Use a colon to introduce an example or to further explain an idea presented in the first part of a sentence. The first part of the sentence must always be an independent clause; that is, it must stand alone as a complete thought with a subject and verb. Do not use a colon after phrases like "such as" or "for example."
Correct: Our company offers many publishing services: writing, editing, and reviewing.
Incorrect: Our company offers many publishing services, such as: writing, editing, and reviewing.
Capitalize the first letter following a colon for a proper noun, the beginning of a quote, or the first letter of another independent clause. Do NOT capitalize if the information following the colon is not a complete sentence.
Proper noun: We visited three countries: Belize, Honduras, and El Salvador.
Beginning of a quote: My mother loved this line from Hamlet: “To thine own self be true.”
Two independent clauses: There are drawbacks to modern technology: My brother’s cell phone died and he lost a lot of phone numbers.
Incorrect with phrase: The recipe is simple: Tomato, basil, and avocado.
Correct with phrase: The recipe is simple: tomato, basil, and avocado.
On your own sheet of paper, correct the following sentences by adding semicolons or colons where needed. If the sentence does not need a semicolon or colon, write "OK."
1. Don’t give up you never know what tomorrow brings.
2. Our records show that the patient was admitted on March 9, 2010 January 13, 2010 and November 16, 2009.
3. Allow me to introduce myself I am the greatest ice-carver in the world.
4. Where I come from there are three ways to get to the grocery store by car, by bus, and by foot.
5. Listen closely you will want to remember this speech.
6. I have lived in Sedona, Arizona Baltimore, Maryland and Knoxville, Tennessee.
7. The boss’s message was clear Lateness would not be tolerated.
8. Next semester, we will read some more contemporary authors, such as Vonnegut, Miller, and Walker.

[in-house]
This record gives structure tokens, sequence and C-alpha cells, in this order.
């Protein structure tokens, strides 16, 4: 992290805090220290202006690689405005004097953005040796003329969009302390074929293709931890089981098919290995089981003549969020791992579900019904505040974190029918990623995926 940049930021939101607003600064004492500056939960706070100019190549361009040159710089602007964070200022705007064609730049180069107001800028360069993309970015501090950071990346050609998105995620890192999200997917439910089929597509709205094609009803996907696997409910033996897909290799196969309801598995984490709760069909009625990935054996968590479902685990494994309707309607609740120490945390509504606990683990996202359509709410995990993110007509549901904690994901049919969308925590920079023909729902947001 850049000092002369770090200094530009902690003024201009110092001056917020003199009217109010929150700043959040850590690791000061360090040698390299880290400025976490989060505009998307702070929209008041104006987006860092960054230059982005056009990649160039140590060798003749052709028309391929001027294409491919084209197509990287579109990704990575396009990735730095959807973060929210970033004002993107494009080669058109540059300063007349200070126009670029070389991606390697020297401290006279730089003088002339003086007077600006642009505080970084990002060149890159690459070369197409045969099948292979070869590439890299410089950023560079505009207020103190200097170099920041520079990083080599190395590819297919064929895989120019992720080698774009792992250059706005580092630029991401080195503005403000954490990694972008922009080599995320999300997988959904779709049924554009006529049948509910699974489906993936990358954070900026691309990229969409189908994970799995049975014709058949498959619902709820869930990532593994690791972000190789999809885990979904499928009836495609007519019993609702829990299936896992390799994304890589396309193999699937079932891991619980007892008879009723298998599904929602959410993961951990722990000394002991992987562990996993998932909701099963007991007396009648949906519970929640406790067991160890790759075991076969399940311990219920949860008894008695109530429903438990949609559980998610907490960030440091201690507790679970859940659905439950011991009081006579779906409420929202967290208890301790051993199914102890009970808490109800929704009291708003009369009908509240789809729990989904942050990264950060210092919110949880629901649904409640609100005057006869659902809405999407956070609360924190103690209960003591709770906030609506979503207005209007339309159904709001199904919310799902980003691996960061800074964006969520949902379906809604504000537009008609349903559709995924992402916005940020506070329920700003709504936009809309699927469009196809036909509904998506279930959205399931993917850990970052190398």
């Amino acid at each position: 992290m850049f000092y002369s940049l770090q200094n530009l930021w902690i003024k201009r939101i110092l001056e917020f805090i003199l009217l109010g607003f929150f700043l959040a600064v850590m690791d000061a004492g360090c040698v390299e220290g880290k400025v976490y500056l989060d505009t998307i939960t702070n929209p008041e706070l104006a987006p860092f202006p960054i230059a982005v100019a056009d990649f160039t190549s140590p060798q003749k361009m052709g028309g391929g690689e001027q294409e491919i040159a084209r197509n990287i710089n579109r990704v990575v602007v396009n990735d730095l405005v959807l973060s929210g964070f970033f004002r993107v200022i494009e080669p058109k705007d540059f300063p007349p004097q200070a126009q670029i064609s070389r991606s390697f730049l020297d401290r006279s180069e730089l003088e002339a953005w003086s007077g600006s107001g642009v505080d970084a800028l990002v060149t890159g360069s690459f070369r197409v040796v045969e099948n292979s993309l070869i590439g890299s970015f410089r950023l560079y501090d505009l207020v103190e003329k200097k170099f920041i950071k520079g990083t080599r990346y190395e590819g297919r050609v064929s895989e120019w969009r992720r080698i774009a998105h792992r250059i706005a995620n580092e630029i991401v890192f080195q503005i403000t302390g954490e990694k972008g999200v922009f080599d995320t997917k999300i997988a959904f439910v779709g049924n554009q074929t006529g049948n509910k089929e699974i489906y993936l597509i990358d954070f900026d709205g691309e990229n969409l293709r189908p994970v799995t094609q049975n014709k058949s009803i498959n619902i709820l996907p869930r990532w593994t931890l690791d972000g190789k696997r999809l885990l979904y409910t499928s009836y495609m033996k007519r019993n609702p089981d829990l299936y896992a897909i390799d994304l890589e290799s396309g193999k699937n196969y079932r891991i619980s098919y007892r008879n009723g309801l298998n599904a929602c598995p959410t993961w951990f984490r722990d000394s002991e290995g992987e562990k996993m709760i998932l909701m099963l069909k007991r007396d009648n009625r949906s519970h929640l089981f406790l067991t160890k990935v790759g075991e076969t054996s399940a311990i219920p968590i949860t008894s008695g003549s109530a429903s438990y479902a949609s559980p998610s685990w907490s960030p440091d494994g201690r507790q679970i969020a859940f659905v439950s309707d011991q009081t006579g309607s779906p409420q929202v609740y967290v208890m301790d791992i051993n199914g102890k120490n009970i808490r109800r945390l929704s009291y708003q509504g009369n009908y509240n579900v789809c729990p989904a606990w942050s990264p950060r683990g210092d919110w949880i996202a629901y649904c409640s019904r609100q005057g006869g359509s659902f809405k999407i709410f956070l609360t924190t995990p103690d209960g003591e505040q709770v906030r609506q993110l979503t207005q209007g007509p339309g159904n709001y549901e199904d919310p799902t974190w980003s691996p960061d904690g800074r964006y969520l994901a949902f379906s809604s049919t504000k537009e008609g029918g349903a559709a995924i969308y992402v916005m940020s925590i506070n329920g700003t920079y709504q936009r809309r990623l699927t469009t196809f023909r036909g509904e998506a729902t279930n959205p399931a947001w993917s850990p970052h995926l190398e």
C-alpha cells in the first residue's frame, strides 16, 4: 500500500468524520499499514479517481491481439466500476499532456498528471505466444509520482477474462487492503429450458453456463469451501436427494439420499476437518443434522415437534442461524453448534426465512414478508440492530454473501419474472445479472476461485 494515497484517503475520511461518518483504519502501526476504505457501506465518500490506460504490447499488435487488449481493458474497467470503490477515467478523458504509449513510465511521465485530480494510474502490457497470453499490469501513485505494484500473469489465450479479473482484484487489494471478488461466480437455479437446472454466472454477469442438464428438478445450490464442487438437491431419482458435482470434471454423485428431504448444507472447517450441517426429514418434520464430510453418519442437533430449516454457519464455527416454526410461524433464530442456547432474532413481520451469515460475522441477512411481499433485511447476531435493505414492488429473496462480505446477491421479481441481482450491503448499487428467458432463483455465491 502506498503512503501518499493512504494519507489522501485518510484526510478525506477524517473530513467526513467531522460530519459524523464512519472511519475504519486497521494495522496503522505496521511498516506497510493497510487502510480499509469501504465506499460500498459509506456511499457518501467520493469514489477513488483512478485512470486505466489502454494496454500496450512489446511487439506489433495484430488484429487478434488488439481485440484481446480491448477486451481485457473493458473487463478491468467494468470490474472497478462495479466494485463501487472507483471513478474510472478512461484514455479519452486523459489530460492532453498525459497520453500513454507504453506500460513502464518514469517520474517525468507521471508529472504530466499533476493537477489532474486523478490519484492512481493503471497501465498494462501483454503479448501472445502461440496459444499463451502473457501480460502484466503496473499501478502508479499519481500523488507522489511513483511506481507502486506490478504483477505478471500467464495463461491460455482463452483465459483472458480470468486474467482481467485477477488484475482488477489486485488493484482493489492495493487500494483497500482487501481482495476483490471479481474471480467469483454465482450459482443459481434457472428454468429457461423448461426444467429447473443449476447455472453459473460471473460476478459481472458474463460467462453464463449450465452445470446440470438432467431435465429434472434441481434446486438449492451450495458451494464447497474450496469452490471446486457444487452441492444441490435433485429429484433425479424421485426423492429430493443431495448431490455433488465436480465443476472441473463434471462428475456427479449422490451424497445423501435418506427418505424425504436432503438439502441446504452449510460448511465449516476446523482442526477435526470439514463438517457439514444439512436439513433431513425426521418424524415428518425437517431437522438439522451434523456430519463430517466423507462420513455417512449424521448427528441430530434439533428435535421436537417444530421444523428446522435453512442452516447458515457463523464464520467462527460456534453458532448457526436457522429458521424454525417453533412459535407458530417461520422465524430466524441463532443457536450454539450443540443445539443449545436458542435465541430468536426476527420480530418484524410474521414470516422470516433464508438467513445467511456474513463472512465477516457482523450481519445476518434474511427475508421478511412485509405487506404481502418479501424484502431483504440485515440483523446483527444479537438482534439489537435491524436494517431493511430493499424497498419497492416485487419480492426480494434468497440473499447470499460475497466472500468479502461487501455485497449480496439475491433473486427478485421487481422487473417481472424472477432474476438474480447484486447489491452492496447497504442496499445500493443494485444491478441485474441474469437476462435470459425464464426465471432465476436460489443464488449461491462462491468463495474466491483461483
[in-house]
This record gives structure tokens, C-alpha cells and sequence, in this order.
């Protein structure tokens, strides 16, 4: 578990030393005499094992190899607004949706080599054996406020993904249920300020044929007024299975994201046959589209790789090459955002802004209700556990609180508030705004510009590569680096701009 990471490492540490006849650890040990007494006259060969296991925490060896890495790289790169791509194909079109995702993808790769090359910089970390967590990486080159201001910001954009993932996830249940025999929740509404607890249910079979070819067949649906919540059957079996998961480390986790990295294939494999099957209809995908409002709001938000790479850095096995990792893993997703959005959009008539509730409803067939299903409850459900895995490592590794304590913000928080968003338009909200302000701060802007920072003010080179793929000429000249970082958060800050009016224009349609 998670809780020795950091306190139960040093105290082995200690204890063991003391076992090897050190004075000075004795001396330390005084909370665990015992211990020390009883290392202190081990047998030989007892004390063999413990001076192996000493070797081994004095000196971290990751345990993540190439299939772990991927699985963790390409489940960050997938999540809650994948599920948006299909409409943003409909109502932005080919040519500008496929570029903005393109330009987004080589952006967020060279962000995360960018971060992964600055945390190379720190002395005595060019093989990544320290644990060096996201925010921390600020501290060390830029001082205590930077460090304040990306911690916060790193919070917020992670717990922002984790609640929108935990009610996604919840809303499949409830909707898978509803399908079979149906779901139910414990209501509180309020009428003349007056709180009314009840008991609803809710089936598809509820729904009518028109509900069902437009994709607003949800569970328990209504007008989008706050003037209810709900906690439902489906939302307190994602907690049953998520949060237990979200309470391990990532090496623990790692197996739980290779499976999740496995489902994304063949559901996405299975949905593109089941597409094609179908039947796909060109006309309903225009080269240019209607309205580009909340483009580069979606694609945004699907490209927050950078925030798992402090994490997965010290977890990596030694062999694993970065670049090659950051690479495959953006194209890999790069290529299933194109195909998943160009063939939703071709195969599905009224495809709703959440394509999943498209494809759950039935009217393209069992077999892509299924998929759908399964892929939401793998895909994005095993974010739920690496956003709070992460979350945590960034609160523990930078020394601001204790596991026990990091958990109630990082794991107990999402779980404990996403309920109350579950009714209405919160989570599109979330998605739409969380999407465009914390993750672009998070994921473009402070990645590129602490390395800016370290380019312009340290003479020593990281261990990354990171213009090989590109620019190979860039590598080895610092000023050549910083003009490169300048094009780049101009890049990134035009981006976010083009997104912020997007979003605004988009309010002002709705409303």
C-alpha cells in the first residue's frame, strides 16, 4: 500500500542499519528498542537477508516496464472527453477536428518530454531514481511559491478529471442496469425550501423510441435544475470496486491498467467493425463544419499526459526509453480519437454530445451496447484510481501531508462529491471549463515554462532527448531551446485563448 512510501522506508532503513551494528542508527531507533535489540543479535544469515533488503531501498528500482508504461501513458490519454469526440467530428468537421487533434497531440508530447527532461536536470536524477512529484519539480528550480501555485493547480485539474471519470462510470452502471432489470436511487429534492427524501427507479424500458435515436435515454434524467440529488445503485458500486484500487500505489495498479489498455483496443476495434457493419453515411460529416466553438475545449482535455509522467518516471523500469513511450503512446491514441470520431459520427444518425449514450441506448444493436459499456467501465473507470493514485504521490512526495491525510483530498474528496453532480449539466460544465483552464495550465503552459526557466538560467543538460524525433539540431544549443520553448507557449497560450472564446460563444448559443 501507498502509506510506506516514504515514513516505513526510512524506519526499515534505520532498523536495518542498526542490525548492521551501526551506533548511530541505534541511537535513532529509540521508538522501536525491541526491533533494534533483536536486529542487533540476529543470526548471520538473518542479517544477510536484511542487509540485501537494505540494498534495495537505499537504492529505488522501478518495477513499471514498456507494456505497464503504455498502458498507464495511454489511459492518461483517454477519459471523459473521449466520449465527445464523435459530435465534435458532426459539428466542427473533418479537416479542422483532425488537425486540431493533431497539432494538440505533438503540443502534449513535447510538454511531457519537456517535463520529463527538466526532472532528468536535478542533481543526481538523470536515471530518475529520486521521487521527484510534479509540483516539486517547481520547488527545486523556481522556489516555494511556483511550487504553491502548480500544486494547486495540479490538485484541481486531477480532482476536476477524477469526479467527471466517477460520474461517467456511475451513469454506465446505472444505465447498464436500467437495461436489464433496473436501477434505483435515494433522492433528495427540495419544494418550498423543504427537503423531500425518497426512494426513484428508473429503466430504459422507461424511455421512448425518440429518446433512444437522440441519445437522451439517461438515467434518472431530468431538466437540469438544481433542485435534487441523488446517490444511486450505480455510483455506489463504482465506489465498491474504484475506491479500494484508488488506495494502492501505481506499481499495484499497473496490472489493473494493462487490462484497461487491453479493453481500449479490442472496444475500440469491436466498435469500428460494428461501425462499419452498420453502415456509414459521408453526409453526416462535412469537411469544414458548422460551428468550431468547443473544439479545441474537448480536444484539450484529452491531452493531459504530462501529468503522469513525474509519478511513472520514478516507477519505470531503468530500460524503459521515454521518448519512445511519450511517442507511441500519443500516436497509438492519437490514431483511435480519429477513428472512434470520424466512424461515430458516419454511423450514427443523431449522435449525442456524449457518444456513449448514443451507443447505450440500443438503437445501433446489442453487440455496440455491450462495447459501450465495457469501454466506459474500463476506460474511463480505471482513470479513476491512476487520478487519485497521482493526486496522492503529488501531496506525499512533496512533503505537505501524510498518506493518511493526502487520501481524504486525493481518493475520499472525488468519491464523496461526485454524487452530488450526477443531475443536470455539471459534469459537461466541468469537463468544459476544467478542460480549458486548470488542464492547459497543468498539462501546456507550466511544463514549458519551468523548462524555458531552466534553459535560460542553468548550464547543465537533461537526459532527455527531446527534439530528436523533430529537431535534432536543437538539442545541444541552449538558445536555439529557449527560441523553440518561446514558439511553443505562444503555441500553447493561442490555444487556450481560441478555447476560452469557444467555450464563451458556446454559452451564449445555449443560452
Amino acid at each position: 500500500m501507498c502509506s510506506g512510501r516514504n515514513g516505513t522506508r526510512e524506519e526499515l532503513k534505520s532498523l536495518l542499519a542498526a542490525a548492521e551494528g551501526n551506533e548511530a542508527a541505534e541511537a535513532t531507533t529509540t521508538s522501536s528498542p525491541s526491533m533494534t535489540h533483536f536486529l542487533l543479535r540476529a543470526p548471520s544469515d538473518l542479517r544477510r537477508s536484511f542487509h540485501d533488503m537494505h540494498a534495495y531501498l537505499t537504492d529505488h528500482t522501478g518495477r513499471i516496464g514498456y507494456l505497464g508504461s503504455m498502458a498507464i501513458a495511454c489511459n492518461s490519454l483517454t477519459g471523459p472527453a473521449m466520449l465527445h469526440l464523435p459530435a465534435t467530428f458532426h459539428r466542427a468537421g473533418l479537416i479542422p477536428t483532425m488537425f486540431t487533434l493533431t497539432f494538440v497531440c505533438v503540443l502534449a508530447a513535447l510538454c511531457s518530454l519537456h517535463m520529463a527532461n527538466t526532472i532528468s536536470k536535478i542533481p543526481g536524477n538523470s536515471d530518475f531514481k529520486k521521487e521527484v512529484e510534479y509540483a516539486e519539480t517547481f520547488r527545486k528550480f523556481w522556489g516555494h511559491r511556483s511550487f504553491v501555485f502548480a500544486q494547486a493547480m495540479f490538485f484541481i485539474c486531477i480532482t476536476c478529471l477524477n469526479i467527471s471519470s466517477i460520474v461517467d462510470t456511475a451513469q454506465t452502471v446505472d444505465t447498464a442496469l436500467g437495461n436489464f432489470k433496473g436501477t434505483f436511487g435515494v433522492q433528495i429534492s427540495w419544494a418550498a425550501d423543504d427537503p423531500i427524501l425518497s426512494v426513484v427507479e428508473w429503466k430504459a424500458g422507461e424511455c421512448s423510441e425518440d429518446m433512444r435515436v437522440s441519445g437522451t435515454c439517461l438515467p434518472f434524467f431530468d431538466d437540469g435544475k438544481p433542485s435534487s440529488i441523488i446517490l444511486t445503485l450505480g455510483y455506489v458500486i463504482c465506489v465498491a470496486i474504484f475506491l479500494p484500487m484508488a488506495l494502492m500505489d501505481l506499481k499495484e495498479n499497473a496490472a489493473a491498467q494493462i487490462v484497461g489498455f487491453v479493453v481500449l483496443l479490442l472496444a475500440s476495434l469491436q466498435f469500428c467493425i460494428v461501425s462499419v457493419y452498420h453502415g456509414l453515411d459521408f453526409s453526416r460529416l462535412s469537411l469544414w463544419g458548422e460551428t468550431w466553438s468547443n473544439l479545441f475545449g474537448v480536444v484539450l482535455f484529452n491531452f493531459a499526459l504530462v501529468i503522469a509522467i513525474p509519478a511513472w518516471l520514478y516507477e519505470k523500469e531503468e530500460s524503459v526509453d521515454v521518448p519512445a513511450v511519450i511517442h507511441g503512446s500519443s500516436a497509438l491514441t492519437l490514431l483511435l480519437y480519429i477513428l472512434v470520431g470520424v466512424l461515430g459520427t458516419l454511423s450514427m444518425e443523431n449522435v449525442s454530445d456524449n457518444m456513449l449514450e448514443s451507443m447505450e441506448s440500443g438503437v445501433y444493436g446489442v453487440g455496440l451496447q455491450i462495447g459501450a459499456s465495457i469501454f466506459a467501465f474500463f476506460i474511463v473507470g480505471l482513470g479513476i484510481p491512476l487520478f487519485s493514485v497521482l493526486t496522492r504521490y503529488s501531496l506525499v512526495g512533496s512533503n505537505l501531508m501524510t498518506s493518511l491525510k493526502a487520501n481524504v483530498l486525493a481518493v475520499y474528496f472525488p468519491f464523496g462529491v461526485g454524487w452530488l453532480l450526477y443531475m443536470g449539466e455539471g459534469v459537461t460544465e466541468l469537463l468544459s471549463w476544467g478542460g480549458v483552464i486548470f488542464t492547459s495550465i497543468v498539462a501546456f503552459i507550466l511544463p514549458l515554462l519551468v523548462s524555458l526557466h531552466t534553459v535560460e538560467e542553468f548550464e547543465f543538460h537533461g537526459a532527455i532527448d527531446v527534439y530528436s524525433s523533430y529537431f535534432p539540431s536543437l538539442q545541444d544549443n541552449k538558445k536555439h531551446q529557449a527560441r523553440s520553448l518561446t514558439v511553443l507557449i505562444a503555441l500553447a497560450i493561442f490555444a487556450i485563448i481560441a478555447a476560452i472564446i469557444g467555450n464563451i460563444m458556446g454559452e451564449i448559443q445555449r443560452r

9. My little sister said what we were all thinking “We should have stayed home.”
10. Trust me I have done this before.
A question mark (?) should end a question. But sometimes we are so used to putting periods at the ends of our sentence, that in the heat of writing an essay, we accidentally place periods at the ends of questions as well. And sometimes, the construction of a sentence can make it unclear whether the sentence is a question or not, so we may just default to using the period. This section (and the video) explain when to use a question mark in the more sophisticated and formal writing you do in college.
If a sentence is constructed in the form of a question, it usually begins with a question word, such as is, are, did, does, do, where, who, why, when, what, was, were, would, could, or how. If a sentence begins with one of these words, it should end with a question mark. (If you have a question about the construction of questions -- or interrogative sentences -- see "Questions and Negative Statements" in section 12.3.
- Why was Galileo put in jail after he declared the earth revolved around the sun?
- Who was at the party?
- Did you get all of your homework done before you went?
Tag questions are questions that are "tagged on" to a declarative statement. It may be unclear whether to place a question mark at the end of these sentences, but you should because the question ends the sentence. These types of questions are less likely to appear in formal expository writing but may very well appear in creative writing, particularly in dialog.
- You are working during summer break, aren't you?
- I can't remember what I came into this room for. It was to gather laundry, wasn't it?
Rhetorical and Hypothetical Questions
Rhetorical and hypothetical questions are much more likely to appear in expository writing. Rhetorical questions are used to draw in a reader to a main idea or to indirectly address the reader while transitioning to a new idea. You don't expect anyone to actually answer a rhetorical question (except for maybe you at the end of your essay). Hypothetical questions give an example that hasn't actually happened. Rhetorical and hypothetical questions should have question marks at the end.
- How much longer can we ignore the effects of climate change?
- Can't we all just get along?